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University of Iowa School of Law
Linder, Marc



FALL 2011

Basis for Enforcing Promises

What Does It Mean to Enforce a Contract?

The goal or purpose of protecting a promisee’s expectation interest is to put the promise “in as good a position as he would have been in had the contract been performed.”

· What makes a statement a promise?

o Restatement §2: a promise is a manifestation of intention to act or refrain from acting in a specified way, so made as to justify a promisee in understanding that a commitment has been made

§ In Hairy Hand case, D contends that no reasonable man would have understood that the statements by the D were ‘manifestations of his intention to justify the P in understanding that the D made a commitment to his hand being 100% after surgery’

· How may a promise be made?

o Restatement §4: a promise may be stated in words either oral or written, or may be inferred wholly or partly from conduct

§ Conduct of the doctor in soliciting the P to agree to surgery, may have be conduct inferring a promise


· Expectation Interest – being put in as good a position as you would have been in had the contract been performed (difficult to apply in non-commercial settings)

· Reliance Interest – a promisee has a reliance interest if it has changed its position to its detriment in reliance on the promise – be put in as good a position as he would have been in had the contract not been made

· Restitution Interest – the promise has a restitution interest to the extent that the promise conferred a benefit on the promisee – restored any benefit that he has conferred on the other party

· Punitive Damages – not recoverable in actions for breach of contract cases

o Would put the breached party in a better position than if the contract had been performed

Calculating Damages example (p.19 note #1)

Doctor’s fee – $300 Hospital Fee per operation – $100

Pain and suffering per operation – $3,000

Increase in value of appearance if enhanced as promised – $20,000

Loss in value of appearance due to disfigurement – $10,000

Restitution (putting the promisor, doctor, in the situation he was before the contract was made)

$300 doctor fee only (not even a hospital fee because the P has no claim against the hospital)

Reliance (return the party to position they were prior to the contract – as if the contract had not been performed)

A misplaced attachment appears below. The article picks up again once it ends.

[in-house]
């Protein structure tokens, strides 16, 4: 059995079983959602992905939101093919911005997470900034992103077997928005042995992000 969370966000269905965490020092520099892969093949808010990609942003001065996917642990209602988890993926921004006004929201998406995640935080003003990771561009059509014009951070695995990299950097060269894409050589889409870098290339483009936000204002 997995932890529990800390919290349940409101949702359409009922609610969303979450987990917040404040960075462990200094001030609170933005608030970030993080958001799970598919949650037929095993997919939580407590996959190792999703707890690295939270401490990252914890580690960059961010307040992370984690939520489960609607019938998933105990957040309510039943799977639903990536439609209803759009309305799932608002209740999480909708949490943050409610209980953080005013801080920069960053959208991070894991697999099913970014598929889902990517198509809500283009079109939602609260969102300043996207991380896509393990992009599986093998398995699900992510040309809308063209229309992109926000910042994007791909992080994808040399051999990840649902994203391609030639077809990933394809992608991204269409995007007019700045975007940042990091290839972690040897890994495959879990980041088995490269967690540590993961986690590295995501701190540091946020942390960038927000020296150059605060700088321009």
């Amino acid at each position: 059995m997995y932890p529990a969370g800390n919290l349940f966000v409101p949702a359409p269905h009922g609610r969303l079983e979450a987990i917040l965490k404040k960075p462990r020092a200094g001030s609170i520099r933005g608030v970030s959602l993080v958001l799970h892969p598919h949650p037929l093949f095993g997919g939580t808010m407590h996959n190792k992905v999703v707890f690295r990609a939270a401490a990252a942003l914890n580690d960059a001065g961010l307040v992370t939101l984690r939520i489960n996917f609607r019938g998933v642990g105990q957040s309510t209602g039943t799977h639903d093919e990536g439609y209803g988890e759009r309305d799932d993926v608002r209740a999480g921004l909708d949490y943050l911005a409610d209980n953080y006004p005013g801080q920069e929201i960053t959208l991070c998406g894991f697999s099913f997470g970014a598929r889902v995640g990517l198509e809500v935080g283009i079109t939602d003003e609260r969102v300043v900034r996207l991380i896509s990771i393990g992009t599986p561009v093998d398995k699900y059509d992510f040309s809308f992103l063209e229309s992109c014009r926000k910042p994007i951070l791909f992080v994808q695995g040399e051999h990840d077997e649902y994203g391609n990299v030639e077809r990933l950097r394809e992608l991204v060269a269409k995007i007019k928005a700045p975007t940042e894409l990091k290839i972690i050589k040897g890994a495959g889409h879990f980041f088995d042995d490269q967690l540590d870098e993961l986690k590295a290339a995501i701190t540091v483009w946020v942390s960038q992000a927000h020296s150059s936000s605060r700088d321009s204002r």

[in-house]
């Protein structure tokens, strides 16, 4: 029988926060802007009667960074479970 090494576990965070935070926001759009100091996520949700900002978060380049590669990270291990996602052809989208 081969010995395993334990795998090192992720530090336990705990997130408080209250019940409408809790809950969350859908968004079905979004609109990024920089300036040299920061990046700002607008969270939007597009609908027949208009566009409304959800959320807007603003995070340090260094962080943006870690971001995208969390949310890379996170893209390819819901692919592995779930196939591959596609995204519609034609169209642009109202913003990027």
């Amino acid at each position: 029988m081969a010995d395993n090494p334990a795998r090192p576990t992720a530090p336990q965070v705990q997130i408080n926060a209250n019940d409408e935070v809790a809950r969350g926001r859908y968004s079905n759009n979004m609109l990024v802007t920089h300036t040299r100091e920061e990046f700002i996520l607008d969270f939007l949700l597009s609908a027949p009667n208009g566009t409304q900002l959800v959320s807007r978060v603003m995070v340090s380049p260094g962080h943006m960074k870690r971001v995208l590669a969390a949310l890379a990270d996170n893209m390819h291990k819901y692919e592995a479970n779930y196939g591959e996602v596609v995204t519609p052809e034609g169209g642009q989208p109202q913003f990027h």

$300 doctor fee

+ 3*$100 from hospital for 3 operations

+3*$3,000 pain and suffering of 3 operations

+$10,000 for loss in value

Expectancy (if the contract had been performed as promised)

Don’t get:

$300 doctor fee

$100 for first two operations because you didn’t expect the operation to be free

$6,000 for pain and suffering for first two operations

Do get:

$100 for 3rd operation hospital fee

$3000 pain and suffering for 3rd operation

$20,000 for lost benefit

$10,000 for worse nose


àconsideration sufficient to support a contract may be either a benefit to the promisor or a loss or detriment to the promisee

àpast consideration is NOT sufficient consideration to make a promise enforceable

Restatement Definition

1. To constitute consideration, a performance or a return promise must be bargained for.

2. A performance or return promise is bargained for if it is sought by the promisor in exchange for his promise and is given by the promisee in exchange for that promise.

3. The performance may consist of

a. An act other than a promise, or

b. A forbearance, or

c. The creation, modification or destruction of a legal relation, or

d. A return promise

Hamer v. Sidway (Uncle told his nephew if he refrained from using alcohol, tobacco, swearing, or gambling he would give him $5,000)

· Executor claims there was no consideration in the contract b/c the nephew refrained from drinking and smoking and therefore actually benefitted from this relationship

· Court in this case states that refraining from doing things which he had the legal freedom to do (drink, smoke, etc.) – is suffering a loss and therefore there is consideration

o “in general, a waiver of any legal right at the request of another is a sufficient consideration for a promise.”

· This case would have been decided differently if the law said it is illegal for anyone under 21 to drink or smoke

o if these freedoms were taken away, his freedoms would not have been restricted due to this contract – therefore there would not be consideration